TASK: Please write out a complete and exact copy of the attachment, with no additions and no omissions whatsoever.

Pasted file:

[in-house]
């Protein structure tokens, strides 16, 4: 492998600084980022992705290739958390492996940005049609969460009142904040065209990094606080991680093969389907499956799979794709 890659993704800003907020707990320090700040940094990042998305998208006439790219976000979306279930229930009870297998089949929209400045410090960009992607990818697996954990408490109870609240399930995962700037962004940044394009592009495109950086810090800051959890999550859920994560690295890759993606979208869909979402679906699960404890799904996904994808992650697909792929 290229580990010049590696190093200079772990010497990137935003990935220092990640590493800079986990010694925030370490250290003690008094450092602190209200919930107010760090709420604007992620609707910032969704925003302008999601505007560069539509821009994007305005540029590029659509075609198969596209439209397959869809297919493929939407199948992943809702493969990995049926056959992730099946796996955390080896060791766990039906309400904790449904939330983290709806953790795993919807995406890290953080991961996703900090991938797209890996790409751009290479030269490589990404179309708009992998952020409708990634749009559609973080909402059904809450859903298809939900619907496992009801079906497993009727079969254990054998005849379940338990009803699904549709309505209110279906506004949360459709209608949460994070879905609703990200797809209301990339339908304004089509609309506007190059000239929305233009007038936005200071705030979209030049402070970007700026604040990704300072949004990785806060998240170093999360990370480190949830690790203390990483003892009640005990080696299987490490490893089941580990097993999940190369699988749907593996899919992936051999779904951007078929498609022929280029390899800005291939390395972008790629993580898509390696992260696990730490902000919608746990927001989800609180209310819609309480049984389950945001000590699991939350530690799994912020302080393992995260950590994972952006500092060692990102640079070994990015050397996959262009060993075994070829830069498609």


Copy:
[in-house]
């Protein structure tokens, strides 16, 4: 492998600084980022992705290739958390492996940005049609969460009142904040065209990094606080991680093969389907499956799979794709 890659993704800003907020707990320090700040940094990042998305998208006439790219976000979306279930229930009870297998089949929209400045410090960009992607990818697996954990408490109870609240399930995962700037962004940044394009592009495109950086810090800051959890999550859920994560690295890759993606979208869909979402679906699960404890799904996904994808992650697909792929 290229580990010049590696190093200079772990010497990137935003990935220092990640590493800079986990010694925030370490250290003690008094450092602190209200919930107010760090709420604007992620609707910032969704925003302008999601505007560069539509821009994007305005540029590029659509075609198969596209439209397959869809297919493929939407199948992943809702493969990995049926056959992730099946796996955390080896060791766990039906309400904790449904939330983290709806953790795993919807995406890290953080991961996703900090991938797209890996790409751009290479030269490589990404179309708009992998952020409708990634749009559609973080909402059904809450859903298809939900619907496992009801079906497993009727079969254990054998005849379940338990009803699904549709309505209110279906506004949360459709209608949460994070879905609703990200797809209301990339339908304004089509609309506007190059000239929305233009007038936005200071705030979209030049402070970007700026604040990704300072949004990785806060998240170093999360990370480190949830690790203390990483003892009640005990080696299987490490490893089941580990097993999940190369699988749907593996899919992936051999779904951007078929498609022929280029390899800005291939390395972008790629993580898509390696992260696990730490902000919608746990927001989800609180209310819609309480049984389950945001000590699991939350530690799994912020302080393992995260950590994972952006500092060692990102640079070994990015050397996959262009060993075994070829830069498609």